It’s almost exactly one year ago that I found myself sitting on the top floor of the Frankfurt Marriott late one night having a heated discussion about selling my consulting practice to Stratasys. My sparring partner was the Stratasys Vice President of mergers and acquisitions. The mood was cautious, the body language awkward the tension palpable. Fast forward 12-months and the mood couldn’t be more different. Today I shared hummus, bread and Shawarma with the same person near our head-offices in Rehovot Israel, but this time the discussion was open, thoughtful and more than ever centered on collaboration, growth, and strategy.
Its 9-months now since Econolyst joined the Stratasys family, during which time we have done a lot more than just drive forward Anglo-Israeli relations, we have built what I believe is one of, if not the best global consulting practices centered on 3D printing technology adoption anywhere. A practice now working with some of the world’s largest and most influential manufactures, retailers and brands to ensure current and future 3D printing technologies fulfill the direct needs of those industries that can exploit the unique benefits of making products layer-by-layer. Along with building out our industrial client base, we have also been working hard to maintain and develop our position as global ‘though-leaders’ in the 3D printing space by partnering with some highly influential organizations.
Last week as part of our ‘thought-leadership’ activities I participated in a very special milestone in the evolution of Stratasys Strategic Consulting. A 3-hour breakfast roundtable organized and facilitated on our behalf by the Economist Magazine. Yes, the globally recognized and respected publication that brought us ‘Print me a Stradivarius’ and ‘The 3rd Industrial revolution’. Working with the Economist our goal was to bring together business leaders from across the USA to debate the future of 3D printing adoption and to inform us further on how best to support companies in formulating and delivering robust technology adoption strategies.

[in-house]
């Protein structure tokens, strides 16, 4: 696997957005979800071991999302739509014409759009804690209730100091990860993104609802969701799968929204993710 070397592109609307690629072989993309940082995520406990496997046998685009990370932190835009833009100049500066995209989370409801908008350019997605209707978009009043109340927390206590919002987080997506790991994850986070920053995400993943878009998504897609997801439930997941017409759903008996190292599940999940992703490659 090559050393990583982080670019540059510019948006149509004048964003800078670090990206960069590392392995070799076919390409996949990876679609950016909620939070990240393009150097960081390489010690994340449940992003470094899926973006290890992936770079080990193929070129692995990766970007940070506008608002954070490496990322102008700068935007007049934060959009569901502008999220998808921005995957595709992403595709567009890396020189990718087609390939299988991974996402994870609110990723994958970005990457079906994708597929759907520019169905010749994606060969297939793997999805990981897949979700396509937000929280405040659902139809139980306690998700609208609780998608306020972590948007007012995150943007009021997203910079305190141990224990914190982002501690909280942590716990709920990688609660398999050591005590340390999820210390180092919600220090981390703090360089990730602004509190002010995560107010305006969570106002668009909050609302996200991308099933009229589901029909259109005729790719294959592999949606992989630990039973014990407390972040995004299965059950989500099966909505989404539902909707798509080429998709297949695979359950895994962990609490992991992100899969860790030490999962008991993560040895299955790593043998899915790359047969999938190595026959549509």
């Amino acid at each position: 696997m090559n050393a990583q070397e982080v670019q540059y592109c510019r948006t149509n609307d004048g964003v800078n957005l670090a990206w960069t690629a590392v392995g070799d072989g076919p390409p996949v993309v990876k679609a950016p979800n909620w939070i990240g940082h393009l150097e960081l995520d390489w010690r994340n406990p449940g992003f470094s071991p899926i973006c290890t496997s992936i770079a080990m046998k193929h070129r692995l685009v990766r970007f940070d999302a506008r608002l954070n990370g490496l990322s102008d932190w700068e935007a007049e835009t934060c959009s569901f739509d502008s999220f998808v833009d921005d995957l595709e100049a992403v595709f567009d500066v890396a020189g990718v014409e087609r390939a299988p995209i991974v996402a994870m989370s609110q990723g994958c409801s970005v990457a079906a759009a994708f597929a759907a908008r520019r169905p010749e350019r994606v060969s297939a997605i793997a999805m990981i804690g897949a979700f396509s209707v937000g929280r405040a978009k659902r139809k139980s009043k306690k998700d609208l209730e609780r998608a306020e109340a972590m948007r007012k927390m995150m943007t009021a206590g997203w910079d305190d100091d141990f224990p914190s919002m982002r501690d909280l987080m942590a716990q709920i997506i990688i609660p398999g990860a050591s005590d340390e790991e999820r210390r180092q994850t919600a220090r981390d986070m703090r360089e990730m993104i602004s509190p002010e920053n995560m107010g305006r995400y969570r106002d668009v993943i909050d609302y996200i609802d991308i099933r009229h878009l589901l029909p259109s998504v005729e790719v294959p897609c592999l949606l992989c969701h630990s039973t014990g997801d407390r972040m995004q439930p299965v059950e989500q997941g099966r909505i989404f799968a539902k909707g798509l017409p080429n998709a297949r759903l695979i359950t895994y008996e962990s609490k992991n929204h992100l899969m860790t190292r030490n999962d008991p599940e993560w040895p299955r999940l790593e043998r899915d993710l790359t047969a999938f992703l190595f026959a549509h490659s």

Yet again I found myself on the top floor of a hotel for this closed-door, Chattem House rules event, but this time in Detroit USA, with luminaries from NASA, Lockheed, GM, Ford, Delphi, GE, Autodesk & Stryker. Suffice to say the debate, which was expertly facilitated by Matthew Bishop US Bureau Chief of the Economist, was fast paced, engaging and thought provoking. Topics spanned all aspects of 3D printing adoption from economics and productivity, to materials, skills, interoperability, and personalization, spare parts, the supply chain and the need to engage corporate executives across all business disciplines when developing a 3D printing strategy.
A short film from the event including interviews will be posted on this blog in the coming weeks once the economist team of editors have worked their magic in the editing suite. Why not subscribe to the Stratasys Strategic Consulting Blog and be one of the first to see interviews with round table participants including GE, Stryker, NASA, Lockheed – and yours truly. Unfortunately, we can’t share the contents of the debate with you in full (Chatham House Rules), but suffice to say we will be sharing sound bites for some time to come.